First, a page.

Results: T2 underestimation in TESS was evident in case of small flip angle and large unbalanced gradient moment on objects with large T2 and D values. The T2 underestimation mainly originated from the diffusion sensitivity of SSFP-echo. It was also observed that SSFP-FID (Free Induction Decay) signals increased with increasing diffusion weighting under some specific conditions. The proposed correction scheme corrected the T2 underestimation, which verified that the underestimation was due to the neglect of diffusion effect. For clinical practice of TESS in tissues with short T2 such as cartilage and muscle, the diffusion effect of TESS is negligible.

Conclusion: The effect of diffusion cannot be neglected during TESS T2 quantification as it is the main source of T2 underestimation when small flip angle and large unbalanced gradient moment is used, especially for objects with large T2 and D values.
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http://dx.doi.org/10.1016/j.jmr.2018.04.018DOI Listing
July 2018

High resolution simultaneous imaging of intracranial and extracranial arterial wall with improved cerebrospinal fluid suppression.

Magn Reson Imaging 2017 12 12;44:65-71. Epub 2017 Aug 12.

Paul C. Lauterbur Research Center for Biomedical Imaging, Shenzhen key laboratory for MRI, Shenzhen Institutes of Advanced Technology, Chinese Academy of Sciences, Shenzhen, China. Electronic address:

Purpose: To develop a technique for three dimensional (3D) high resolution joint imaging of intracranial and extracranial arterial walls with improved cerebrospinal fluid (CSF) suppression and good blood suppression based on T1 weighted sampling perfection with application optimized contrast using different angle evolutions (T1w-SPACE) and to compare this technique (hereafter, iSPACE) with alternating with nutation for tailored excitation (DANTE) prepared SPACE sequence (DANTE-SPACE) for their CSF suppression performance around the mid cerebral arteries (MCA) and blood suppression at carotid arteries.

Materials And Methods: Eight volunteers and twelve patients were prospectively recruited in this institutional review board approved study. A custom designed 32-channel coil set covering the intracranial and extracranial arteries was used for signal reception. Imaging was performed in each subject using DANTE-SPACE and iSPACE. Signal-to-noise ratios (SNR) of the vessel walls at the MCA and carotid arteries, and contrast-to-noise ratios (CNR) between vessel wall and CSF at the MCA and between vessel wall and lumen at carotid arteries from the two sequences were compared.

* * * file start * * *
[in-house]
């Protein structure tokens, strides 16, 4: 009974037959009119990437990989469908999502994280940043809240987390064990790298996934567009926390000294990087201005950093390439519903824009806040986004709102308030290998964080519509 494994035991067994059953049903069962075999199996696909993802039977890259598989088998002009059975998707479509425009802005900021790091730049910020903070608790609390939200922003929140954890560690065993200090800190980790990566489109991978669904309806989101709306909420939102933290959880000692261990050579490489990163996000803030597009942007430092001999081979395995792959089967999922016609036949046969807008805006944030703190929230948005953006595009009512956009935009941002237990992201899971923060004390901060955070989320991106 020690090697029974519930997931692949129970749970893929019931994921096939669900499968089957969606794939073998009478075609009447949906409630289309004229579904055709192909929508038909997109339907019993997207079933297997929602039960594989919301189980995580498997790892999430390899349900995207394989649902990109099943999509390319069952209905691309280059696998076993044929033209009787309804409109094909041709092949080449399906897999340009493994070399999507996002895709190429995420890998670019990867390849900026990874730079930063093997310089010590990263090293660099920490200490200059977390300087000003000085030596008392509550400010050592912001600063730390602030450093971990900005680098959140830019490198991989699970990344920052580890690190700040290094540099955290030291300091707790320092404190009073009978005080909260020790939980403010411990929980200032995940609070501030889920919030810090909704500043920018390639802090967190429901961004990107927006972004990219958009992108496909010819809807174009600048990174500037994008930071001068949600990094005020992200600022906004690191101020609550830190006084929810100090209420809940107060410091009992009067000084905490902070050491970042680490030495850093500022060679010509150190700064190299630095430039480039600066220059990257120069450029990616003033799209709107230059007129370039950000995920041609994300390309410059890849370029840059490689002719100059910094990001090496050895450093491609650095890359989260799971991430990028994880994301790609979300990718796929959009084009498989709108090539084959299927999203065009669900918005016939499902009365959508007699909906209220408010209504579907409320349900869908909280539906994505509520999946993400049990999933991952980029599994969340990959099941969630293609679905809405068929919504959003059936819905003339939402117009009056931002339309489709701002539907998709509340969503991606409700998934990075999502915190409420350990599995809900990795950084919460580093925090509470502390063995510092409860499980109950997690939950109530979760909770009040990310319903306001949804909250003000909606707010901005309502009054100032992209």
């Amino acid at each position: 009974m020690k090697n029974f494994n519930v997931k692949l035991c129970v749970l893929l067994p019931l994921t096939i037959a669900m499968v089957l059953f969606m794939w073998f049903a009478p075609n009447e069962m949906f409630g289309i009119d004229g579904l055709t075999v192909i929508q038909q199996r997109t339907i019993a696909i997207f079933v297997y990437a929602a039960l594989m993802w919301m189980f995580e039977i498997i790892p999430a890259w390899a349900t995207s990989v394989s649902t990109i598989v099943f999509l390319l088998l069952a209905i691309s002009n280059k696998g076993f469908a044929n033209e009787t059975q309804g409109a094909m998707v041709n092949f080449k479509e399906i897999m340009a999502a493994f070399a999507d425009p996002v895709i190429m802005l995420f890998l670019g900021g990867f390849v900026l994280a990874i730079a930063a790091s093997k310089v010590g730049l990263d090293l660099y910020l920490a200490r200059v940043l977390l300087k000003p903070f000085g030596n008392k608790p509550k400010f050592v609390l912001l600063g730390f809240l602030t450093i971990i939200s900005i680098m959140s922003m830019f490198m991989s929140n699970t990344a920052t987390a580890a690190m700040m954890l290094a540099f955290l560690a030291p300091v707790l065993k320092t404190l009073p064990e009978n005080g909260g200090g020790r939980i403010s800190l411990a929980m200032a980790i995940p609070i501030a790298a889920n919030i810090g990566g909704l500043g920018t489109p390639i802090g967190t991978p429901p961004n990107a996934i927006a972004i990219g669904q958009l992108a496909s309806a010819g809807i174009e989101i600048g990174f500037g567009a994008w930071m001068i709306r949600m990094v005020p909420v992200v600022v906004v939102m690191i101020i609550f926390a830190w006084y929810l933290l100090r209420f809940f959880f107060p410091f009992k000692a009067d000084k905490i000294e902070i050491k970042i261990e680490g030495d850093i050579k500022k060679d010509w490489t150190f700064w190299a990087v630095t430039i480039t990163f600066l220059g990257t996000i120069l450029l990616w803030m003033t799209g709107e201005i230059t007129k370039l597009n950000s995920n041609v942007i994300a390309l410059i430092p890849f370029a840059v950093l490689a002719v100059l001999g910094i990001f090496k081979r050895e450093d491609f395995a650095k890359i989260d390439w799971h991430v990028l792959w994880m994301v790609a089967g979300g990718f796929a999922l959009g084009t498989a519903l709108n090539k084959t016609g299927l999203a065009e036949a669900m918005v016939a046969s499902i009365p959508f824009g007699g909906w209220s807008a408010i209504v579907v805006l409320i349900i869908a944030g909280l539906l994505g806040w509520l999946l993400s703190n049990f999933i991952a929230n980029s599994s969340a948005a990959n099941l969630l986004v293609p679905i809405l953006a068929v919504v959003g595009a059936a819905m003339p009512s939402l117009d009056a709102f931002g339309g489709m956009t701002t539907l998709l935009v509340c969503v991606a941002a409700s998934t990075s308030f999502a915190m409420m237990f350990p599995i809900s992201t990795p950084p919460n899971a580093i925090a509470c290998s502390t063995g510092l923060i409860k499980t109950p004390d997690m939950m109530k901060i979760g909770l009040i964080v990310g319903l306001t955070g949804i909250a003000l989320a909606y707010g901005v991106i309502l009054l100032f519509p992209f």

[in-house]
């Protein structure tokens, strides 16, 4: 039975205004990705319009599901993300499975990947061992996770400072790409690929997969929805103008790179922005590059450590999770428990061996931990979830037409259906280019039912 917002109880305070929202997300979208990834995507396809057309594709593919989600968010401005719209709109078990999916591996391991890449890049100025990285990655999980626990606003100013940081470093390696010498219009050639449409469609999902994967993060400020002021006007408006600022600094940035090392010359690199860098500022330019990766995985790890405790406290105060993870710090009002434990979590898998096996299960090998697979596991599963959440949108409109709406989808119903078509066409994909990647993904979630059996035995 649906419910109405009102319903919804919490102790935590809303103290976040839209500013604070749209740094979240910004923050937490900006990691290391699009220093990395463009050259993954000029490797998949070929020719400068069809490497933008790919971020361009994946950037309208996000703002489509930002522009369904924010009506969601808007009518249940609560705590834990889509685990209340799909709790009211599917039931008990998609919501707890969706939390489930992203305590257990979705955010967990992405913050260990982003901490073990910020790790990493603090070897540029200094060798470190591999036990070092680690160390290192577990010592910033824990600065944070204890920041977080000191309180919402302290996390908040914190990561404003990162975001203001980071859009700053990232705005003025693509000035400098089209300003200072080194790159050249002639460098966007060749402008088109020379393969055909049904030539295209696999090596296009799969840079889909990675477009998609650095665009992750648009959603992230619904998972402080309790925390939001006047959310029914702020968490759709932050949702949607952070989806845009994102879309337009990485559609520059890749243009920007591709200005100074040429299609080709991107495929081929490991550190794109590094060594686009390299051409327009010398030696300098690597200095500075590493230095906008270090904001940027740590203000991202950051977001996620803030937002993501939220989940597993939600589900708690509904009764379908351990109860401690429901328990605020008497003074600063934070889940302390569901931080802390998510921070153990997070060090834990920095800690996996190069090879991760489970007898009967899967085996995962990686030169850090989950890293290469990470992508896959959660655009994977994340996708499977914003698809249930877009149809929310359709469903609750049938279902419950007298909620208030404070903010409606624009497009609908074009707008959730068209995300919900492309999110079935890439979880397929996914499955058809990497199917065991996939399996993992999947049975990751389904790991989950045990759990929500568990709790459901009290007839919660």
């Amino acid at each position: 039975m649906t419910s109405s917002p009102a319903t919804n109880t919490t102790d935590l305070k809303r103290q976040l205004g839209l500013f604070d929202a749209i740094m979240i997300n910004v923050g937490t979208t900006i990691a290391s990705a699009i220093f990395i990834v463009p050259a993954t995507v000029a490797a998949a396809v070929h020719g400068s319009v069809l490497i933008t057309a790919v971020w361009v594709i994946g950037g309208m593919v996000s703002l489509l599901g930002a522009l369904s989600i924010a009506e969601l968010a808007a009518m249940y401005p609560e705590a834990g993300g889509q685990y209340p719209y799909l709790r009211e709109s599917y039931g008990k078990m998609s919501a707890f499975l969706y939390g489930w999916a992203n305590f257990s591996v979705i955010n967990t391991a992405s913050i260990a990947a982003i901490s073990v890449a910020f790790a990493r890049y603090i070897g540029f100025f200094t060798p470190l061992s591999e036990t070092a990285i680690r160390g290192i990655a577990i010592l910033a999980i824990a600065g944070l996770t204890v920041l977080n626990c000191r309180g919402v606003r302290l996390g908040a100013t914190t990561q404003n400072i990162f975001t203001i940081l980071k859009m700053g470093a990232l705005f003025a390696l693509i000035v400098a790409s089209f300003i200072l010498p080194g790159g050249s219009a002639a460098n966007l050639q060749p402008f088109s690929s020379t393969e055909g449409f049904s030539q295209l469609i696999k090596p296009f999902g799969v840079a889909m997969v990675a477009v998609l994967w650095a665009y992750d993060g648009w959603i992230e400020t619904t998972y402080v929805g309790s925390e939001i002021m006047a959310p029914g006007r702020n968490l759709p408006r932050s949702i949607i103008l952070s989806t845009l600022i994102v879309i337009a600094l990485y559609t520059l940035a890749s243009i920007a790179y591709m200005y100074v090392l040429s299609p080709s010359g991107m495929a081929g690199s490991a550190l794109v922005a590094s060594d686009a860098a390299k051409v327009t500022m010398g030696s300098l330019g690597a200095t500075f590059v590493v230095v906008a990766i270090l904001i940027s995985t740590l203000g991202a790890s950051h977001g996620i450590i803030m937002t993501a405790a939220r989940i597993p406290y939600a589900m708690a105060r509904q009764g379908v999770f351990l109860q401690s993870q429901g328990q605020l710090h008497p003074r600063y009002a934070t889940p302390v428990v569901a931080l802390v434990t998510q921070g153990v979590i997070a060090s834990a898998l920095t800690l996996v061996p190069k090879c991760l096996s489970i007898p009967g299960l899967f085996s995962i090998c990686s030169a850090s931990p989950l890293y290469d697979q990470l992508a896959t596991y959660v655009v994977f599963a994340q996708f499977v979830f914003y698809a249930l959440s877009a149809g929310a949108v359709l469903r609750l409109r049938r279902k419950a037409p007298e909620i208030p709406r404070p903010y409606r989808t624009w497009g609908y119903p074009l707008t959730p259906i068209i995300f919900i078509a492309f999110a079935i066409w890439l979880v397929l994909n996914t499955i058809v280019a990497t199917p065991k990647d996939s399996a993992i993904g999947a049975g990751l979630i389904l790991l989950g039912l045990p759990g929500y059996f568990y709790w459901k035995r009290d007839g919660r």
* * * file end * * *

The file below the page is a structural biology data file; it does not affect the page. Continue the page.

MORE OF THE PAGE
Results: In volunteers, contrast between CSF and white matter (surrogate for vessel wall signal) at the M2 segments in iSPACE was 67.9% higher than in DANTE-SPACE. At the carotid region, the SNR of vessel wall in iSPACE was 11.6% higher than DANTE-SPACE while the CNR in iSPACE was 13% higher than DANTE-SPACE. In patients, images with 0.6mm isotropic resolution were obtained in 7.5min. iSPACE showed 70.9% improvement in CNR between plaque and CSF at the M2 segments compared to DANTE-SPACE.

Conclusion: Simultaneous extracranial and intracranial arterial wall imaging using iSPACE improved CSF suppression significantly at the M2 segment of MCA while blood suppression was comparable to DANTE-SPACE. The technique achieved 3D images with 0.6mm isotropic spatial resolution and took 7.5min using a custom made coil set. Using this technique, intracranial plaque visualization was improved with no observable image SNR degradation.
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http://dx.doi.org/10.1016/j.mri.2017.08.004DOI Listing
December 2017

Reference value of left and right atrial size and phasic function by SSFP CMR at 3.0 T in healthy Chinese adults.

Sci Rep 2017 06 9;7(1):3196. Epub 2017 Jun 9.

Cardiology Division, West China Hospital, Sichuan University, Chengdu, Sichuan Province, 610041, China.

The size and function of the left atrium (LA) and right atrium (RA) are related closely with the prognosis of cardiovascular diseases. However, their normal reference values, as measured by cardiac magnetic resonance (CMR), are not well established in Chinese populations. Healthy Chinese subjects (n = 135, 66 males, age 23-83 years) without cardiovascular risk factors were recruited. We imaged the LA and RA of all subjects using short axis and long axis slices by steady-state free precession (SSFP) sequences using a 3.0T scanner. The size and functional parameters were measured. Age and gender differences in LA were further explored. The normal reference values of atrial dimensions, volumes, and empty fractions (EFs) were provided by short axis (SAX) and area-length methods. Volumes and EFs derived by the area-length method showed correlated well with those derived by the by SAX method, but significantly underestimated the volumes (all P < 0.001) and overestimated the LA EFs (all P < 0.001). Atrial dimensions and volumes were generally larger in males. Conduit EFs and total EFs showed gender differences. Most atrial parameters correlated with age. In general, our results showed that gender and age have considerable impact on LA and RA size and function.